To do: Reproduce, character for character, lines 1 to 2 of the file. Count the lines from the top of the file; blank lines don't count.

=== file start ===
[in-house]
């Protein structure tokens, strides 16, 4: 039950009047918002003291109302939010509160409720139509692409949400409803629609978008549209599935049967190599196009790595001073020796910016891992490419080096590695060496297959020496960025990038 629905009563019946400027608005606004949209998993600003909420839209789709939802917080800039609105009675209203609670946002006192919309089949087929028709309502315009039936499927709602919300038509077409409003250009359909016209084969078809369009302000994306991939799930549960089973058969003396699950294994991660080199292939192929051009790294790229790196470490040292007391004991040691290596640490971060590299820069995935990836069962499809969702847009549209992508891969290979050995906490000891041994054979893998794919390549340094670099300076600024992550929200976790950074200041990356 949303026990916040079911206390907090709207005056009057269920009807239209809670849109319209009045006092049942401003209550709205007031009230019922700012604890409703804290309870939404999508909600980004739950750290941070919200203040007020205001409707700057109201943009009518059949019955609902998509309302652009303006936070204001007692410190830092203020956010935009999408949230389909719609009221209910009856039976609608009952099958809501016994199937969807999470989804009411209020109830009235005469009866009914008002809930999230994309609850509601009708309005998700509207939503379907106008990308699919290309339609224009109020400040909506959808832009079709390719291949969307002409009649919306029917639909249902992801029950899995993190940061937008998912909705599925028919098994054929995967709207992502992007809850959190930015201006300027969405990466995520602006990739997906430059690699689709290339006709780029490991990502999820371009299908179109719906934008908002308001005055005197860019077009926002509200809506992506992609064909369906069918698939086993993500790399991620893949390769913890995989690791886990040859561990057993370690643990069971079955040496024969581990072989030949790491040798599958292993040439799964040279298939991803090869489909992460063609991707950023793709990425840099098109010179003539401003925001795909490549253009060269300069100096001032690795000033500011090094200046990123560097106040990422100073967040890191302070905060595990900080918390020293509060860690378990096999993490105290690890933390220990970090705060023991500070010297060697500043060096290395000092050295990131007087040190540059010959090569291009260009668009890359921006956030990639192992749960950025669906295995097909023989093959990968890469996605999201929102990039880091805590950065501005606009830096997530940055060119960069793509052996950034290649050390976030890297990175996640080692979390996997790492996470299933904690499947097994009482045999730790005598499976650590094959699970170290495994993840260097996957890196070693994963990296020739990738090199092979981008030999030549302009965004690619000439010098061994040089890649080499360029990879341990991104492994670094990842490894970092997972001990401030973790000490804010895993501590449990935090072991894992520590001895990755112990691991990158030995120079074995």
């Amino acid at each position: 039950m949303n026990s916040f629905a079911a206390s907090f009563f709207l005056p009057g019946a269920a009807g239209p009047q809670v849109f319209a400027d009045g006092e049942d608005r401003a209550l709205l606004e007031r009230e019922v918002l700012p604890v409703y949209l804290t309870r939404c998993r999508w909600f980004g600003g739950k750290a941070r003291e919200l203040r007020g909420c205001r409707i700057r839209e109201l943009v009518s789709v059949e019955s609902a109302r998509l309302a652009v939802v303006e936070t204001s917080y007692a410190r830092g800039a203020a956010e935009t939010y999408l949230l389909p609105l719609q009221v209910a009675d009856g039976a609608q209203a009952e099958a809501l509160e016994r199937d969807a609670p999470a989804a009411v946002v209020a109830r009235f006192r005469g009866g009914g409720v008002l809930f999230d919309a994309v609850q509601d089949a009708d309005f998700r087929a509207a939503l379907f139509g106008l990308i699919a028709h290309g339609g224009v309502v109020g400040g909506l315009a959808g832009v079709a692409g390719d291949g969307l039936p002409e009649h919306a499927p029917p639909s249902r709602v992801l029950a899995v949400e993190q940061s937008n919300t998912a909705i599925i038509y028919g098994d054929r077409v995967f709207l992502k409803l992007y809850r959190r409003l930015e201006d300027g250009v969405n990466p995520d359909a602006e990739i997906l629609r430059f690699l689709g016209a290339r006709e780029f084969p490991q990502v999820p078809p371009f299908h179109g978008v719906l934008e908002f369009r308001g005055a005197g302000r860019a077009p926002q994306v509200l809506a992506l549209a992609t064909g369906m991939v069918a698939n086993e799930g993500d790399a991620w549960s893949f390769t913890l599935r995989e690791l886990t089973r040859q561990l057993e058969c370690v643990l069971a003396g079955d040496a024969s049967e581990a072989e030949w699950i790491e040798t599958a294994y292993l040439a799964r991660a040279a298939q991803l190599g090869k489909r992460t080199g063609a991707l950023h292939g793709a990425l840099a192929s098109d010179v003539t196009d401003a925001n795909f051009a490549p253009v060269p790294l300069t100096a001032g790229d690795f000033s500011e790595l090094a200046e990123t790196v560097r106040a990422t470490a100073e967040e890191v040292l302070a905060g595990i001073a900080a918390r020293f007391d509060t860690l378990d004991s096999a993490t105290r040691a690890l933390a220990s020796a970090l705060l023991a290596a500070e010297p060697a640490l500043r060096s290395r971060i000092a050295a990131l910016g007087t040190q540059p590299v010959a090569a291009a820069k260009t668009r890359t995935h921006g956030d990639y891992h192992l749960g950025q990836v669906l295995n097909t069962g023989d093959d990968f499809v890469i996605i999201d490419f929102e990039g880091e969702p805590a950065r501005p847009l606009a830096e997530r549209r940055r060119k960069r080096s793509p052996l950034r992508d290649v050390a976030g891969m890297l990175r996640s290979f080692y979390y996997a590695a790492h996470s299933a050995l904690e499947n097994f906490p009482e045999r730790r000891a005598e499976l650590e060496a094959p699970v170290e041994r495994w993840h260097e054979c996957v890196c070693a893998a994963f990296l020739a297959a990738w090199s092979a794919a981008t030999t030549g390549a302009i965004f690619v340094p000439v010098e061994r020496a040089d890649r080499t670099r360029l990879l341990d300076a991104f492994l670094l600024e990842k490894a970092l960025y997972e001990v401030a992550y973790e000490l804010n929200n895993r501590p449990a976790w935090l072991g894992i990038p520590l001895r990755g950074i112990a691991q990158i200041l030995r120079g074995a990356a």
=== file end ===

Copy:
[in-house]
């Protein structure tokens, strides 16, 4: 039950009047918002003291109302939010509160409720139509692409949400409803629609978008549209599935049967190599196009790595001073020796910016891992490419080096590695060496297959020496960025990038 629905009563019946400027608005606004949209998993600003909420839209789709939802917080800039609105009675209203609670946002006192919309089949087929028709309502315009039936499927709602919300038509077409409003250009359909016209084969078809369009302000994306991939799930549960089973058969003396699950294994991660080199292939192929051009790294790229790196470490040292007391004991040691290596640490971060590299820069995935990836069962499809969702847009549209992508891969290979050995906490000891041994054979893998794919390549340094670099300076600024992550929200976790950074200041990356 949303026990916040079911206390907090709207005056009057269920009807239209809670849109319209009045006092049942401003209550709205007031009230019922700012604890409703804290309870939404999508909600980004739950750290941070919200203040007020205001409707700057109201943009009518059949019955609902998509309302652009303006936070204001007692410190830092203020956010935009999408949230389909719609009221209910009856039976609608009952099958809501016994199937969807999470989804009411209020109830009235005469009866009914008002809930999230994309609850509601009708309005998700509207939503379907106008990308699919290309339609224009109020400040909506959808832009079709390719291949969307002409009649919306029917639909249902992801029950899995993190940061937008998912909705599925028919098994054929995967709207992502992007809850959190930015201006300027969405990466995520602006990739997906430059690699689709290339006709780029490991990502999820371009299908179109719906934008908002308001005055005197860019077009926002509200809506992506992609064909369906069918698939086993993500790399991620893949390769913890995989690791886990040859561990057993370690643990069971079955040496024969581990072989030949790491040798599958292993040439799964040279298939991803090869489909992460063609991707950023793709990425840099098109010179003539401003925001795909490549253009060269300069100096001032690795000033500011090094200046990123560097106040990422100073967040890191302070905060595990900080918390020293509060860690378990096999993490105290690890933390220990970090705060023991500070010297060697500043060096290395000092050295990131007087040190540059010959090569291009260009668009890359921006956030990639192992749960950025669906295995097909023989093959990968890469996605999201929102990039880091805590950065501005606009830096997530940055060119960069793509052996950034290649050390976030890297990175996640080692979390996997790492996470299933904690499947097994009482045999730790005598499976650590094959699970170290495994993840260097996957890196070693994963990296020739990738090199092979981008030999030549302009965004690619000439010098061994040089890649080499360029990879341990991104492994670094990842490894970092997972001990401030973790000490804010895993501590449990935090072991894992520590001895990755112990691991990158030995120079074995």